Incredibly, two teams of U.S. astronomers estimated last week that the Milky Way galaxy probably contains at least 100 billion planets, and perhaps 17 billion of them are Earth-size. This mind-blowing news was announced at the winter assembly of the American Astronomical Society in California.
Actually, no astronomer has seen a planet outside Earth's own solar system. The lightless bodies can be detected only when their gravity causes a host star to wobble, or when they pass in front of a host star, causing it to dim temporarily. The new Kepler space telescope is designed for such detection, and it's finding thousands of examples.
For centuries, scientists had no evidence that distant planets existed. But in the past decade, a floodgate opened. So far, nobody knows how many mid-size planets are in the "Goldilocks zone" -- not too hot, not too cold, but just right for liquid water and possible life. Another crucial factor is star stability. Earth's sun is steady and stable, but some other stars pulse and flare destructively.
The breakthrough wave of planet discoveries raises the tantalizing hope that humans are not alone as the only thinking creatures in the universe. If the Milky Way contains 100 billion planets, similar numbers presumably exist in each of the billions of other galaxies flung to infinity. It's brain-boggling to contemplate such vastness.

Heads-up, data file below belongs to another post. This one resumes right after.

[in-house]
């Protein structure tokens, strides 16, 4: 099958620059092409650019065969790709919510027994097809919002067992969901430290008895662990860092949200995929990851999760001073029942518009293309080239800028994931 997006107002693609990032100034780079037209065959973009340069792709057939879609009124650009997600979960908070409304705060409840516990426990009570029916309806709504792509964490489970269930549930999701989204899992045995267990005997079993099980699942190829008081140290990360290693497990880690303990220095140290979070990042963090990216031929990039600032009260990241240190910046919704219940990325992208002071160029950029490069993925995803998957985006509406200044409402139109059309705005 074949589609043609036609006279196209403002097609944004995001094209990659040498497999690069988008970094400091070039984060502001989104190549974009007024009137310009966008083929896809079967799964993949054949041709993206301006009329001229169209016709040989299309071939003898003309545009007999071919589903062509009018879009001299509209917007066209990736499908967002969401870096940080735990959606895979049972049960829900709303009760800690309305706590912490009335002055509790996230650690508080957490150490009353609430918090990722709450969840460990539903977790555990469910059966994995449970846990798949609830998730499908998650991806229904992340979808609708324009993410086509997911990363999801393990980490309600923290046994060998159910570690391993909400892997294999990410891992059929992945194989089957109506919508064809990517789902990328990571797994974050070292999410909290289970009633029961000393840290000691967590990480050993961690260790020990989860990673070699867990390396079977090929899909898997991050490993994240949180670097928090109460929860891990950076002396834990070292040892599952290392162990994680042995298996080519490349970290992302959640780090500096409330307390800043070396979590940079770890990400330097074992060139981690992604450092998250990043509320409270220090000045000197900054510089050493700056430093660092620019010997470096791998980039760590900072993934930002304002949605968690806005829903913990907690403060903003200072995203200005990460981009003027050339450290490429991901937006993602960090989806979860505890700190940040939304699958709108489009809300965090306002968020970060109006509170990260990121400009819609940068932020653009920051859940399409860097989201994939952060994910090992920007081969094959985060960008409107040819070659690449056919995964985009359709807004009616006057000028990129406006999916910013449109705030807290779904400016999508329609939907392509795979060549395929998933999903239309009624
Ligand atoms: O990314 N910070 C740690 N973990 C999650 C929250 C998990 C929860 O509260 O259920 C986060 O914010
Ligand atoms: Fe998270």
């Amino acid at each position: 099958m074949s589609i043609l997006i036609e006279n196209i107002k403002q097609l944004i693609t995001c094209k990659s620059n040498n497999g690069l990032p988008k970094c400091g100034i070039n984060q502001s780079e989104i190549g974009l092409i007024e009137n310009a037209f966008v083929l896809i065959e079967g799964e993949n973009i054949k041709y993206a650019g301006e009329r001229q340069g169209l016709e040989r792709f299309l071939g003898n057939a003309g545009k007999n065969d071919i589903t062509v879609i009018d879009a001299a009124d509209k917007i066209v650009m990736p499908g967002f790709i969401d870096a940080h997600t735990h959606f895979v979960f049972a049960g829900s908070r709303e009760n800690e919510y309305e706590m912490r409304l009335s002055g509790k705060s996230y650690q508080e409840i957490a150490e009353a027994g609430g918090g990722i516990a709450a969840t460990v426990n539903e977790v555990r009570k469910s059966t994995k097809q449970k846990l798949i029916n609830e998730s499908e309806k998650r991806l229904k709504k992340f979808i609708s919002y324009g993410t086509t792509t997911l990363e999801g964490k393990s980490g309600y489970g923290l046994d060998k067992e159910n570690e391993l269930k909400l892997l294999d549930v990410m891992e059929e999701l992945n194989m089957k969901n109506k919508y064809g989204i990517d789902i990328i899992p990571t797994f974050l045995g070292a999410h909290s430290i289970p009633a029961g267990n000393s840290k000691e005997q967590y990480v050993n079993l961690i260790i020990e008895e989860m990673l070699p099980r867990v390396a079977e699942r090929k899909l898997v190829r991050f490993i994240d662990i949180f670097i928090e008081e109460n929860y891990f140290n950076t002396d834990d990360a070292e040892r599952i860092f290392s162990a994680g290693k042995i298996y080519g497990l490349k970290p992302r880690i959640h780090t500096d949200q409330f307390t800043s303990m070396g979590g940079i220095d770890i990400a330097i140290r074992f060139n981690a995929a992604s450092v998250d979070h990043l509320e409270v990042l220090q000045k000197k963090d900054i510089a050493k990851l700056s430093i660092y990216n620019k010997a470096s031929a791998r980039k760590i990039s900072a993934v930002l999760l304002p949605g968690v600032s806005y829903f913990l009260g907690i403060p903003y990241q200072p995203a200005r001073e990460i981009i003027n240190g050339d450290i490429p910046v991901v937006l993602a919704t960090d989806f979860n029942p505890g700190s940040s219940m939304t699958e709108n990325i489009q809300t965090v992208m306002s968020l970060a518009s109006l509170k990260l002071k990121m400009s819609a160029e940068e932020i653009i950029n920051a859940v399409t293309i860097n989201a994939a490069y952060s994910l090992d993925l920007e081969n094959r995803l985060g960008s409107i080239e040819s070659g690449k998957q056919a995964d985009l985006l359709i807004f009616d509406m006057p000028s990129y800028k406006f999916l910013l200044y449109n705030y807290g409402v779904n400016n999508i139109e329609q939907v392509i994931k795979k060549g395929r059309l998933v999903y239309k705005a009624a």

Writing in The Philadelphia Inquirer last week, physicist Paul Halpern said Earth's special role as the only known home of life should make people stop killing each other and focus instead on preserving the planet "like a garden of rare orchids."
Already, he noted, warfare has diminished greatly -- and the European Union won last year's Nobel Peace Prize because Europe has ceased centuries of conflict. The professor added:
"In the multibillion-year timeline of the universe, we are all children, and we need to share the valuable possessions of our tiny enclave in the best spirit of cooperation."